24 July 2022

Discover Northern Ireland’s Nature Reserves

It’s not uncommon for people to assume nature reserves are a more exclusive park that isn’t suitable for a casual walk with friends or family. The truth though, is that they may actually be even more enjoyable! They’re specially managed pieces of land intended to preserve flora, fauna or any unique geological or physical traits. More often than not they will contain a wide range of species, communities and geology that promises the visitor more than just pleasant views.

Northern Ireland has more of them than you might expect, so let’s take a look at some of them! (Or, feel free to go explore them yourself here on OutmoreNI.com)

Marble Arch Caves Geopark

This is no doubt the best-known nature reserve in Northern Ireland. The Marble Arch Caves are synonymous with exciting trips into the rarely seen underworld of our planet. Home to one of Europe’s most exciting showcaves, Fermanagh’s famous Geopark allows visitors to explore a hidden landscape of rivers, waterfalls, winding passages and lofty chambers. If you’re planning a visit, we can promise you’ll not regret it!

Image Courtesy of Tourism Northern Ireland

Lough Fea

The “midlands” of Northern Ireland has fewer nature reserves than other parts, but Lough Fea more than makes up for it. Set amidst the idyllic landscape of the Sperrins, the area covers 180 acres and is a popular destination for anglers. Walkers can enjoy a beautiful 4km walk around the Lough itself, where you can enjoy panoramic scenery and the calming waters which also happen to supply the entire area and beyond with fresh water.

Lough Fea is one of the largest of the many loughs dotted throughout the Sperrins

Breen Oakwood Nature Reserve

Breen Oakwood is an opportunity to travel back in time, to an era where the vast majority of the north-east of Antrim was covered in oakwoods. The mature oaks create a dense canopy overhead, creating a shaded woodland walk experience. You will also find rowan, hawthorn, holly and hazel trees beneath the great oakwoods, as well as alder and willow in the damer areas beside the streams.

This nature reserve is also home to a plethora of different fauna, from red squirrels to treecreepers. As with all of these beautiful spots, please ensure to keep on the Right Side of Outside to ensure the area is protected.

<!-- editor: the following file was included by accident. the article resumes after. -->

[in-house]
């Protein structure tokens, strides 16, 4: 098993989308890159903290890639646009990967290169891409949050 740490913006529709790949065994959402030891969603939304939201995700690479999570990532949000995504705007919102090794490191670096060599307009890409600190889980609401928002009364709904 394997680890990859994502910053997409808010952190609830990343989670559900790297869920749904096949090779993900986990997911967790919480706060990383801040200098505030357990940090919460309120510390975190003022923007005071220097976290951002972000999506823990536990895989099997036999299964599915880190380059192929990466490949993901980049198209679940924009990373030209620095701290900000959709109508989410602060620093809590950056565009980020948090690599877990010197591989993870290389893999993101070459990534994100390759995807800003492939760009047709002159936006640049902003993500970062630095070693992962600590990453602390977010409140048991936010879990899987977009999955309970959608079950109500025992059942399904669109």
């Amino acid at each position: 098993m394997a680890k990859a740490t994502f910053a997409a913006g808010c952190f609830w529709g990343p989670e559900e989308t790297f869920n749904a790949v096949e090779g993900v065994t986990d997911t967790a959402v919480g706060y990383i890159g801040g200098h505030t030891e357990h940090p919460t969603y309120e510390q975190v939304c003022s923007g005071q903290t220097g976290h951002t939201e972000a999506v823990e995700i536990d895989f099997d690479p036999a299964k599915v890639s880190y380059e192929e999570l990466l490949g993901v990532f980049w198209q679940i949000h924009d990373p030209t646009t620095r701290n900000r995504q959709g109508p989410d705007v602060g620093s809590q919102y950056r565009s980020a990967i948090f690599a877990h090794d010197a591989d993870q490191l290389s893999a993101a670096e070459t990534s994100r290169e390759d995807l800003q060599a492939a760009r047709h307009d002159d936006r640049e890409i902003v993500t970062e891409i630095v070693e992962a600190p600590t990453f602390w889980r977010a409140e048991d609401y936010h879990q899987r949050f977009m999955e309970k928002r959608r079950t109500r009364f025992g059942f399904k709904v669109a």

Breen Oakwood nature reserve is a hive of activity for flora and fauna alike

Oxford Island

Oxford Island is one of Northern Ireland’s most popular nature reserves and for good reason. Located at the southernly edge of Lough Neagh, there are an impressive 4 miles of walking trails in which to enjoy the grounds. Oxford Island is designated as a National Nature Reserve because of the diversity that exists there.

You’ll also find a visitor centre (which is fully accessible), 5 birdwatching hides, a craft shop and a café.

It can be easy to forget that Lough Neah is a lough and not a shoreline overlooking the sea

Killard National Nature Reserve

Co. Down is home to the majority of Northern Ireland’s nature reserves and any one of which could easily make this list. Killard National Nature Reserve however earns a special place in our hearts for the geological significance, with the last ice age on Earth having created cliffs formed from a mixture of debris deposited as the ice melted. The bedrock on Benderg beach has been worn smooth by the movement of ice sheets.

Add this to stunning views of the Mournes, as well as being the location where Strangford Lough meets the Irish Sea, the rugged coastline is a must see for anyone interested in going beyond the usual top spots of must visit lists.

Geology rocks


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